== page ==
That’s it from me this week! Linking up with Yarnalong and Stitch Along Wednesday.

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This Year’s Crazy Idea

While preparing for a spinner’s guild meeting over the weekend (that I never even made it to because life has been far too busy lately) I had a flash of brilliance/madness/ambition. I decided that this year, my big goal will be to finish all of the spinning projects that I have in progress — preferably before the Hatchling makes its appearance in June.

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Yes, this is utter madness.

Now, I’m clearly not going to kill myself trying to make this goal, but I think that focusing on spinning over the next few months will be a really good way for me to:

  1. take my mind off of how much I hate pregnancy,
  2. do a little something that makes me happy every day,
  3. get my zen relaxation on, and
  4. work in some gentle movement (treadling, standing while spindling) that could help my DVT-caused leg pain while I’m on a bit of an exercise hiatus.

Plus, I went on a spindle-buying-bender a couple of years ago, and every time I got a new spindle I started a new project, so things have gotten out of hand. I’d really like to turn more of my spinning visions into reality before I have a squalling newborn occupying all of my free time, and I think this will be a nice way to turn spinning into a daily habit. So without further ado, here are all of the projects I have in progress. (All links go to my Ravelry handspun project pages.)

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Turkish Spindles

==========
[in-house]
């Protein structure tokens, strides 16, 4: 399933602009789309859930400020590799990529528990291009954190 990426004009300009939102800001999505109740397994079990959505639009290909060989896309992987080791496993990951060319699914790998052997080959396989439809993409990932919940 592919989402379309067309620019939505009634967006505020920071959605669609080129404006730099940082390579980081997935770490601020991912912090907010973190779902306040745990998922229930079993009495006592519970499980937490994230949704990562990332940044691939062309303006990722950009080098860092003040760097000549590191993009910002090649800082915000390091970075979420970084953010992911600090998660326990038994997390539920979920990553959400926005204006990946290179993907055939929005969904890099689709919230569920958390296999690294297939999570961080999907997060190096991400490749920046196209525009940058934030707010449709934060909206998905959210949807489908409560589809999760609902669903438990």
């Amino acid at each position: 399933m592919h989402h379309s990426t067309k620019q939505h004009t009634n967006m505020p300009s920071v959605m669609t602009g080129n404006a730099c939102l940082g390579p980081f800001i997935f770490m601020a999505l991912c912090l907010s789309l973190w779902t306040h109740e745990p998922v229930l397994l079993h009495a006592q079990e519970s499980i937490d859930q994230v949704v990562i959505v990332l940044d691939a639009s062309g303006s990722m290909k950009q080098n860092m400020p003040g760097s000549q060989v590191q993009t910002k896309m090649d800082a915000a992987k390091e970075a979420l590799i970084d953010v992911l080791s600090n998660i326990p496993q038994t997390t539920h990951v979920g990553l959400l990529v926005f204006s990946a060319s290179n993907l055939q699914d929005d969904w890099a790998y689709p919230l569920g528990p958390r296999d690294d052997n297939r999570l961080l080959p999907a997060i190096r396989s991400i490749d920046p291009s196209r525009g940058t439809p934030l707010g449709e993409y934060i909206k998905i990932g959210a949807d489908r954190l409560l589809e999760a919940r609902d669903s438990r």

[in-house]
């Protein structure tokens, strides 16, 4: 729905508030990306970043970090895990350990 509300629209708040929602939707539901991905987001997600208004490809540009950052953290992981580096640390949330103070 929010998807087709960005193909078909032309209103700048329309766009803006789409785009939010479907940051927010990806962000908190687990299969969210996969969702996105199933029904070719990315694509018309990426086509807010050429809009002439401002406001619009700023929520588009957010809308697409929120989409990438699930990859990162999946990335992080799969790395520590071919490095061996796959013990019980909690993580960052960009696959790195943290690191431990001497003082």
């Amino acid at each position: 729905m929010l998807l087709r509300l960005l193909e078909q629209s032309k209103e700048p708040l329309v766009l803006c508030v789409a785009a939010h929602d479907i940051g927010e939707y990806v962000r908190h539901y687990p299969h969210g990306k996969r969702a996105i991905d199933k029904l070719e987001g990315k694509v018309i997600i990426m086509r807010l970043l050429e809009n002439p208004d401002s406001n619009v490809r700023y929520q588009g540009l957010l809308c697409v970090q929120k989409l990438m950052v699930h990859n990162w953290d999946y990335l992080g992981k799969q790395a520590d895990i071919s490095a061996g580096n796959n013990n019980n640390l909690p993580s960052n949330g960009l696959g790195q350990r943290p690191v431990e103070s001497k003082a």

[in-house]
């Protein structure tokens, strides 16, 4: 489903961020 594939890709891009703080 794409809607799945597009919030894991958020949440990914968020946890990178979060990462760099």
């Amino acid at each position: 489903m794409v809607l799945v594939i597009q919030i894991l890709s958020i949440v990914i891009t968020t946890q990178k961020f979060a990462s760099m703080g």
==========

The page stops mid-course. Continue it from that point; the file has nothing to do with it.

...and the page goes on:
1 – Jenkins Aegean, 4 oz. Nunoco Batts, Summer Love — Batty Challenge, begun April 2014.

2 – Jenkins Aegean, 6 oz. BMFA Yak/Silk, RWC Tarnished Yak/Silk, begun July 2014.

3 – Subterranean Woodworks Medium, 4 oz. Nest Merino, Magrat MegaSAL,  begun April 2015.

4 – Subterranean Woodworks Small, 4 oz. BeeMiceElf Merino, Merino Mind Bullets, begun July 2015.

5 – Jenkins Finch, 4 oz. Wooldancer Merino, Tropical Merino, begun November 2014.

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Supported Spindles

6 – Woodland Woodworking Bead, 4 oz. June Pryce Fiber Arts Merino, WW Merino begun December 2014.

7 – TexasJeans Russian, 4 oz. Inglenook Batts, begun October 2014.

8 – TexasJeans Tibetan,  2 oz. Angora + 4 oz. Shetland, Bunny Fur, begun April 2014.

9 – hipstrings acrylic tahkli, 4 oz. cotton, begun sampling only, no project page yet.

(The two newer spindles that I haven’t even had time to try yet will play supporting roles.)

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Drop Spindles

10 – Kundert drop spindle, 16 oz. Woolgathering’s Spinner’s Study of different breeds, begun May 2012.

11 – Golding Cherry, 6 oz. BMFA camel/merino/silk, begun January 2014.

12 – TexasJeans polka dot drop spindle, 4 oz. BMFA Masham, Indigo Masham, begun June 2014. (This project may have been abandoned…)

13 – Golding Tsunami, 2 oz. quiviut/alpaca + 2 oz. silk, Quiviut/Alpaca, begun October 2013.

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Wheel Projects

14 – Earth & Sky Stacks, 8 oz. Gotland, begun March 2015.

15 – I Shall Spin Midnight, 8 oz. Louet merino/silk, begun October 2015.

16 – 10 oz. Loop! Batts, begun November 2013.

17 – Earthy Bubble Crepe, art yarn using a few different braids, begun June 2013.

18 – Shadyside Fiber merino/silk, begun October 2012. Honestly, I think I gave away the rest of this fiber. Will just ply up what I have here and call it a day.

What do you think, folks, can it be done? Finishing all 18 would mean I’d have to finish 3 projects a month to be done by the end of June… Yikes. How far do you think I’ll get?